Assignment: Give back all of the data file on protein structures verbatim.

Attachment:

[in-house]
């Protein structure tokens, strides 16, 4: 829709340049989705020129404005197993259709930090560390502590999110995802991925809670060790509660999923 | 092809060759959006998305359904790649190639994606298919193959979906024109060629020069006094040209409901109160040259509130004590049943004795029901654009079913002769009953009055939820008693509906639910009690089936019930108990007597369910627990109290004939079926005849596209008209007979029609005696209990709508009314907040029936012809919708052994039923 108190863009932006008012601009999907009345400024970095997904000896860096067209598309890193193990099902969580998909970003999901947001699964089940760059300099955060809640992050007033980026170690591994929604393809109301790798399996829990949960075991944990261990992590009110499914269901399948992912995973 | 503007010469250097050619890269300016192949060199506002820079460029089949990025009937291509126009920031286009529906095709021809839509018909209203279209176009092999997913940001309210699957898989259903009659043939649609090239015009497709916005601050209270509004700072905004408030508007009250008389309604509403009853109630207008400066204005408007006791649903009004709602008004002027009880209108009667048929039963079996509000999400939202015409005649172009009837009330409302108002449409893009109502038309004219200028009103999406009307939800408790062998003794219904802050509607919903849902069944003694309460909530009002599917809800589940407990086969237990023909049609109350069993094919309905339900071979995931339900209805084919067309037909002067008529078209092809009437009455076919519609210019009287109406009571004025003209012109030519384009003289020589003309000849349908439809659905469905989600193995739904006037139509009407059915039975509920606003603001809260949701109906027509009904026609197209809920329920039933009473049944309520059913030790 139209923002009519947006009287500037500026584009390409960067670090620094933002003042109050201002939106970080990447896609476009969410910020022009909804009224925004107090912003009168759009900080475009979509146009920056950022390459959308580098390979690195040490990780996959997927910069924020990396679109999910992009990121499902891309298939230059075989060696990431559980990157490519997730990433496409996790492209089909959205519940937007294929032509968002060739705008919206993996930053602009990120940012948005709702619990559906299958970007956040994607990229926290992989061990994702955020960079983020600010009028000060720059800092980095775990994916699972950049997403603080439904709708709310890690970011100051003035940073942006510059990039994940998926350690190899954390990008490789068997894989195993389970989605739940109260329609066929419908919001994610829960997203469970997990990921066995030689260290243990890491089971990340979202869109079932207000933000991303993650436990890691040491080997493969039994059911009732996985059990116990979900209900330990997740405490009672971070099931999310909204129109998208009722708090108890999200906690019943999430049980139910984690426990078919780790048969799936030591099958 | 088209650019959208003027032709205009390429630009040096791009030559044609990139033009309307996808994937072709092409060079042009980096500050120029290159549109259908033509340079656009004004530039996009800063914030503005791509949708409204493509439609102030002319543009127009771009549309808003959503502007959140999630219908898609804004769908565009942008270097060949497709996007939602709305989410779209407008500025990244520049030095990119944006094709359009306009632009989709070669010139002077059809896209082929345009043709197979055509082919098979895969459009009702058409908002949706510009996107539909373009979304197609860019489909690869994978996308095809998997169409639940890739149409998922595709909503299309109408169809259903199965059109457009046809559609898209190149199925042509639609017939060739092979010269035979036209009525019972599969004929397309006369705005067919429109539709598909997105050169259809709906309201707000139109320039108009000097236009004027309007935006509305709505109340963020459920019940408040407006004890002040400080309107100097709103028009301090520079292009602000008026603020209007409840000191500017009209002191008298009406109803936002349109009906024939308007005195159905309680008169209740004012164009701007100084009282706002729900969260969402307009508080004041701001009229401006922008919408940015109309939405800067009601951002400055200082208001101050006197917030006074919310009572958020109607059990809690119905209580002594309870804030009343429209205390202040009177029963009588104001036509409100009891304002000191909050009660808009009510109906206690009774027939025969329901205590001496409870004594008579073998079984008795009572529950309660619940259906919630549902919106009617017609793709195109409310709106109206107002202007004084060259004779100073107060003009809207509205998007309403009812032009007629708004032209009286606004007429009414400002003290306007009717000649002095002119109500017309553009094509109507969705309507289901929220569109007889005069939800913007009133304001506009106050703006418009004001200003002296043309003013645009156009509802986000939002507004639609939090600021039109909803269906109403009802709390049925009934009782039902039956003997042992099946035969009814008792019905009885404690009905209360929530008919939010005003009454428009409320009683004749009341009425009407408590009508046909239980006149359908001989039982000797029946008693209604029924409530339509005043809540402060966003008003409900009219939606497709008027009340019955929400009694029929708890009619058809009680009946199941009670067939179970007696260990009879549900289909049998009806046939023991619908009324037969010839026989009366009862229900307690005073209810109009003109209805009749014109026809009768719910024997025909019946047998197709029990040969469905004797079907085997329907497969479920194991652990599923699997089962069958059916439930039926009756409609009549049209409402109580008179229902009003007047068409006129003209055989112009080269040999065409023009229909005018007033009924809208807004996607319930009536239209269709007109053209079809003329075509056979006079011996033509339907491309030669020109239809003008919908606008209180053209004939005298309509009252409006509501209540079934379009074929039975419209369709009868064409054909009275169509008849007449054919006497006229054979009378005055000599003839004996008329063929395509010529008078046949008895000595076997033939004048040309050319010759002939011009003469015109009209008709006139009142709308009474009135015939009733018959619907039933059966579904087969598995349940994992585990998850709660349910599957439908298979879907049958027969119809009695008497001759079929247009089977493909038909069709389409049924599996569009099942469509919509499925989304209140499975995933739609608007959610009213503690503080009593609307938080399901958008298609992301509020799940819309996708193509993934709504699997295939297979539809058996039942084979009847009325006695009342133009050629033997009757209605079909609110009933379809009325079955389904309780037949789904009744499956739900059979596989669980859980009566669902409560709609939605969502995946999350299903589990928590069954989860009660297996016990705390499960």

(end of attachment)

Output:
[in-house]
């Protein structure tokens, strides 16, 4: 829709340049989705020129404005197993259709930090560390502590999110995802991925809670060790509660999923 | 092809060759959006998305359904790649190639994606298919193959979906024109060629020069006094040209409901109160040259509130004590049943004795029901654009079913002769009953009055939820008693509906639910009690089936019930108990007597369910627990109290004939079926005849596209008209007979029609005696209990709508009314907040029936012809919708052994039923 108190863009932006008012601009999907009345400024970095997904000896860096067209598309890193193990099902969580998909970003999901947001699964089940760059300099955060809640992050007033980026170690591994929604393809109301790798399996829990949960075991944990261990992590009110499914269901399948992912995973 | 503007010469250097050619890269300016192949060199506002820079460029089949990025009937291509126009920031286009529906095709021809839509018909209203279209176009092999997913940001309210699957898989259903009659043939649609090239015009497709916005601050209270509004700072905004408030508007009250008389309604509403009853109630207008400066204005408007006791649903009004709602008004002027009880209108009667048929039963079996509000999400939202015409005649172009009837009330409302108002449409893009109502038309004219200028009103999406009307939800408790062998003794219904802050509607919903849902069944003694309460909530009002599917809800589940407990086969237990023909049609109350069993094919309905339900071979995931339900209805084919067309037909002067008529078209092809009437009455076919519609210019009287109406009571004025003209012109030519384009003289020589003309000849349908439809659905469905989600193995739904006037139509009407059915039975509920606003603001809260949701109906027509009904026609197209809920329920039933009473049944309520059913030790 139209923002009519947006009287500037500026584009390409960067670090620094933002003042109050201002939106970080990447896609476009969410910020022009909804009224925004107090912003009168759009900080475009979509146009920056950022390459959308580098390979690195040490990780996959997927910069924020990396679109999910992009990121499902891309298939230059075989060696990431559980990157490519997730990433496409996790492209089909959205519940937007294929032509968002060739705008919206993996930053602009990120940012948005709702619990559906299958970007956040994607990229926290992989061990994702955020960079983020600010009028000060720059800092980095775990994916699972950049997403603080439904709708709310890690970011100051003035940073942006510059990039994940998926350690190899954390990008490789068997894989195993389970989605739940109260329609066929419908919001994610829960997203469970997990990921066995030689260290243990890491089971990340979202869109079932207000933000991303993650436990890691040491080997493969039994059911009732996985059990116990979900209900330990997740405490009672971070099931999310909204129109998208009722708090108890999200906690019943999430049980139910984690426990078919780790048969799936030591099958 | 088209650019959208003027032709205009390429630009040096791009030559044609990139033009309307996808994937072709092409060079042009980096500050120029290159549109259908033509340079656009004004530039996009800063914030503005791509949708409204493509439609102030002319543009127009771009549309808003959503502007959140999630219908898609804004769908565009942008270097060949497709996007939602709305989410779209407008500025990244520049030095990119944006094709359009306009632009989709070669010139002077059809896209082929345009043709197979055509082919098979895969459009009702058409908002949706510009996107539909373009979304197609860019489909690869994978996308095809998997169409639940890739149409998922595709909503299309109408169809259903199965059109457009046809559609898209190149199925042509639609017939060739092979010269035979036209009525019972599969004929397309006369705005067919429109539709598909997105050169259809709906309201707000139109320039108009000097236009004027309007935006509305709505109340963020459920019940408040407006004890002040400080309107100097709103028009301090520079292009602000008026603020209007409840000191500017009209002191008298009406109803936002349109009906024939308007005195159905309680008169209740004012164009701007100084009282706002729900969260969402307009508080004041701001009229401006922008919408940015109309939405800067009601951002400055200082208001101050006197917030006074919310009572958020109607059990809690119905209580002594309870804030009343429209205390202040009177029963009588104001036509409100009891304002000191909050009660808009009510109906206690009774027939025969329901205590001496409870004594008579073998079984008795009572529950309660619940259906919630549902919106009617017609793709195109409310709106109206107002202007004084060259004779100073107060003009809207509205998007309403009812032009007629708004032209009286606004007429009414400002003290306007009717000649002095002119109500017309553009094509109507969705309507289901929220569109007889005069939800913007009133304001506009106050703006418009004001200003002296043309003013645009156009509802986000939002507004639609939090600021039109909803269906109403009802709390049925009934009782039902039956003997042992099946035969009814008792019905009885404690009905209360929530008919939010005003009454428009409320009683004749009341009425009407408590009508046909239980006149359908001989039982000797029946008693209604029924409530339509005043809540402060966003008003409900009219939606497709008027009340019955929400009694029929708890009619058809009680009946199941009670067939179970007696260990009879549900289909049998009806046939023991619908009324037969010839026989009366009862229900307690005073209810109009003109209805009749014109026809009768719910024997025909019946047998197709029990040969469905004797079907085997329907497969479920194991652990599923699997089962069958059916439930039926009756409609009549049209409402109580008179229902009003007047068409006129003209055989112009080269040999065409023009229909005018007033009924809208807004996607319930009536239209269709007109053209079809003329075509056979006079011996033509339907491309030669020109239809003008919908606008209180053209004939005298309509009252409006509501209540079934379009074929039975419209369709009868064409054909009275169509008849007449054919006497006229054979009378005055000599003839004996008329063929395509010529008078046949008895000595076997033939004048040309050319010759002939011009003469015109009209008709006139009142709308009474009135015939009733018959619907039933059966579904087969598995349940994992585990998850709660349910599957439908298979879907049958027969119809009695008497001759079929247009089977493909038909069709389409049924599996569009099942469509919509499925989304209140499975995933739609608007959610009213503690503080009593609307938080399901958008298609992301509020799940819309996708193509993934709504699997295939297979539809058996039942084979009847009325006695009342133009050629033997009757209605079909609110009933379809009325079955389904309780037949789904009744499956739900059979596989669980859980009566669902409560709609939605969502995946999350299903589990928590069954989860009660297996016990705390499960």